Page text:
Control of DC Function by NK Cells

NK cells make up a cell family defined by an index of direct effector functions of being cytotoxic to transformed cells. Recently, NK cells have attracted attention for the possibility of having effects on the development of adaptive immunity through the modification of DC maturation, activation, and cell death (Gerosa et al., 2002). We have been conducting in vitro experiments on how NK cells are involved in DC maturation and activation (Jinushi et al., 2006). DCs that are inductively differentiated from peripheral blood monocytes of healthy donors using GM-CSF and IL-4 show an immature phenotype (IM-DC). In order to clarify how NK cells might be involved in the maturation of these IM-DCs, we conducted a mixed-culture test of IM-DCs and NK cells. The co-culture of IM-DCs with NK cells did not induce maturation, but a 48-hour co-culture of IM-DCs with hepatoma cell lines and NK cells led to increased expression of CD40, CD86, and HLA-DR in DCs and induced DC maturation. During the co-culture, we inserted a trans-well membrane between DCs and NK cells, but DC maturation was induced. This showed that DC maturation was induced via humoral factors, and not by direct cell-to-cell contacts. In fact, the stimulation of IM-DCs using a 24-hour mixed-culture supernatant of NK cells and hepatoma cells resulted in inducing maturation. This maturation was accompanied by functional activation, and allostimulatory capacity toward CD4-positive T cells from healthy donors was significantly enhanced compared with that of IM-DC.

Next, we examined DC maturation and functional activation resulting from co-culture with hepatoma cells and NK cells using NK cells from patients with HCV instead of those from healthy donors. The stimulation of IM-DCs using the supernatant of a 24-hour co-culture of NK cells from HCV patients with hepatoma cells resulted in suppressed DC maturation and allostimulatory capacity compared with the case in which we used NK cells from healthy donors. In order to examine whether NKG2A signals from HLA-E during a mixed culture of hepatoma cells and NK cells are involved in this inhibition of DC maturation and activation, we conducted an inhibition experiment by adding anti-NKG2A antibody during the mixed culture. DC maturation and activation resulting from culture supernatant stimulation were enhanced by adding anti-NKG2A antibody either in the case of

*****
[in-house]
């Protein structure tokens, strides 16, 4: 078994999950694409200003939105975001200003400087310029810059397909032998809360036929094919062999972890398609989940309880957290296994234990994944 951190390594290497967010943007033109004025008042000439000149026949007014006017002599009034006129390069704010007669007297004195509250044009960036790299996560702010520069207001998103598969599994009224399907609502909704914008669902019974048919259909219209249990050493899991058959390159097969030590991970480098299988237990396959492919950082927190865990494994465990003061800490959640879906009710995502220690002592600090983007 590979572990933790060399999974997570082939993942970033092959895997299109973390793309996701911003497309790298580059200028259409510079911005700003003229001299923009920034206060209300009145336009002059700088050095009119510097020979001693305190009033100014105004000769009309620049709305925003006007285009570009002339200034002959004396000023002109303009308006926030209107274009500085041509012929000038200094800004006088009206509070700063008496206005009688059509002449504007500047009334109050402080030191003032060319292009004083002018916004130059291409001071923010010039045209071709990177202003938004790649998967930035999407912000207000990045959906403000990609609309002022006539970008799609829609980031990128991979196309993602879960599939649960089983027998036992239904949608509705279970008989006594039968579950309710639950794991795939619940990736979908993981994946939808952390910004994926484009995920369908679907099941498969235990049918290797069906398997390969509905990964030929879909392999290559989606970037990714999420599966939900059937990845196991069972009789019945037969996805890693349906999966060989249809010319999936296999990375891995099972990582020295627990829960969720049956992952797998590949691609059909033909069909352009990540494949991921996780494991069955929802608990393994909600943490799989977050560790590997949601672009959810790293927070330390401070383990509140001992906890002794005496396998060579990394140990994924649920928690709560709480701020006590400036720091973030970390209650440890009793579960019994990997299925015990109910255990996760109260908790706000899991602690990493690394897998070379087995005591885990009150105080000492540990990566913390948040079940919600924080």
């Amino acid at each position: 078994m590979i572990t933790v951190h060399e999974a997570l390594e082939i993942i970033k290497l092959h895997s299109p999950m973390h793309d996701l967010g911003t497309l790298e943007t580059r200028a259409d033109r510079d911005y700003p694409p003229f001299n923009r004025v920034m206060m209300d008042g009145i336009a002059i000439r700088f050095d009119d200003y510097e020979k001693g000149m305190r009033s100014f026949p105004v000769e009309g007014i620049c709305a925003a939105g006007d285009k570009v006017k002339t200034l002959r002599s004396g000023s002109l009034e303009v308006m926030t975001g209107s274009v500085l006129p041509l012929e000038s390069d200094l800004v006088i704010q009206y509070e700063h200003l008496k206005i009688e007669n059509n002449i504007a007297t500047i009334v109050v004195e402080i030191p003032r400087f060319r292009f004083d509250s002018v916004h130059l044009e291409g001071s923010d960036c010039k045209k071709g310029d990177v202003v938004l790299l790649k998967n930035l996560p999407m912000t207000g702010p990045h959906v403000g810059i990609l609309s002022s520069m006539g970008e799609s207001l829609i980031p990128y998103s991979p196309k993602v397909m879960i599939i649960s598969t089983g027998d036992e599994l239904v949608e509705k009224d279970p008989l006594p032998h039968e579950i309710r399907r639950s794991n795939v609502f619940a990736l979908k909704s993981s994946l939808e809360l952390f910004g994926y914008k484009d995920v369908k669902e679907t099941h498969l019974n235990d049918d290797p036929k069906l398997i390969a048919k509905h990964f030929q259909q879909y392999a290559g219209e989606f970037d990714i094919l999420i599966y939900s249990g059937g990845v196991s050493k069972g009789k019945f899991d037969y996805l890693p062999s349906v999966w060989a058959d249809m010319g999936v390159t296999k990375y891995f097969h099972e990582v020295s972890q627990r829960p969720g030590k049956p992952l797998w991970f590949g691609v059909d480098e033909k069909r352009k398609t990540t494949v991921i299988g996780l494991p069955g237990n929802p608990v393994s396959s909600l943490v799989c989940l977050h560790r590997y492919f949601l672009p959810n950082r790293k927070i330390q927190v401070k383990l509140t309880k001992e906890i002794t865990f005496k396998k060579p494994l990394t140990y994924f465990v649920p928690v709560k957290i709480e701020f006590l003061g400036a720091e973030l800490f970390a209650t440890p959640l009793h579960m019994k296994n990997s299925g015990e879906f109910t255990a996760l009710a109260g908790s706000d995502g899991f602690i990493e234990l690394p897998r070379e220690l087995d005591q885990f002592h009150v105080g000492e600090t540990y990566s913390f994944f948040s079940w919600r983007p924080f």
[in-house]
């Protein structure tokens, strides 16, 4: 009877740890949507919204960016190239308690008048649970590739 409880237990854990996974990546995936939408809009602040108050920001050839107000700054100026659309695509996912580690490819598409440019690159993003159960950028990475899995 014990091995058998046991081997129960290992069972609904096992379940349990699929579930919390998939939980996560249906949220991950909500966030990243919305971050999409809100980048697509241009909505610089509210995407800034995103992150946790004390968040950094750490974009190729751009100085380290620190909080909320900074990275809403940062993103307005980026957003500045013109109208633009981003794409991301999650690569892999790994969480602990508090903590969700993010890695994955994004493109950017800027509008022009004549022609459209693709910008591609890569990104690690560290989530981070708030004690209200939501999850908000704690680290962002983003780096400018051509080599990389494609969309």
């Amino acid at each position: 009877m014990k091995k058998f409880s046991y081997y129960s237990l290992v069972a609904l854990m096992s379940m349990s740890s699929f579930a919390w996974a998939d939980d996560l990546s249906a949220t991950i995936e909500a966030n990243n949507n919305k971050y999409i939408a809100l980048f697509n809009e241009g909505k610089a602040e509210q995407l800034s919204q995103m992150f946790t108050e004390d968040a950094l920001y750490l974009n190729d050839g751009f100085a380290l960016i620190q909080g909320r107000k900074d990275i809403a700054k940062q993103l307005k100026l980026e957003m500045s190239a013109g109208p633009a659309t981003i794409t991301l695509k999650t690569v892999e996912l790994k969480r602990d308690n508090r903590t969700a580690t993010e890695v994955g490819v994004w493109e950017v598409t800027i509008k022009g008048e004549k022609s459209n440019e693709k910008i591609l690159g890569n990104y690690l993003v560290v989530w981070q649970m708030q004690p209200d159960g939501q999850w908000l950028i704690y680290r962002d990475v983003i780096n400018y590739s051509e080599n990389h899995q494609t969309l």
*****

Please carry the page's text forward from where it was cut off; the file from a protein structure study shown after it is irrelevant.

NK cells from healthy donors or in the case of those from patients with HCV. However, DC maturation and activation were more notably enhanced when NK cells from patients with HCV were used. Levels of various cytokines present in the culture supernatant were quantitatively analyzed in each case, and the levels of IFNy and TNFa were high when NK cells from healthy donors were used, whereas the levels of IL-10 and TGF0 were high when those from patients with HCV were used. Results from experiments where a neutralizing antibody was added for each cytokine into the culture supernatant suggested that the change of the cytokine balance affected DC maturation and activation.

These observations suggest that in patients with HCV, excess NKG2A signals in NK cells not only have an inhibitory effect on the direct effector activity of NK cells but also have a negative effect on the subsequent DC maturation and activation. With improved methods to detect specific T cell responses, such as the ELISPOT assay, there have been reports of some T cell responses specific to cancer antigens in the case of HCC as well. Down-regulated adaptive immune responses from NK cells to DCs might inhibit development of the adaptive immunity.

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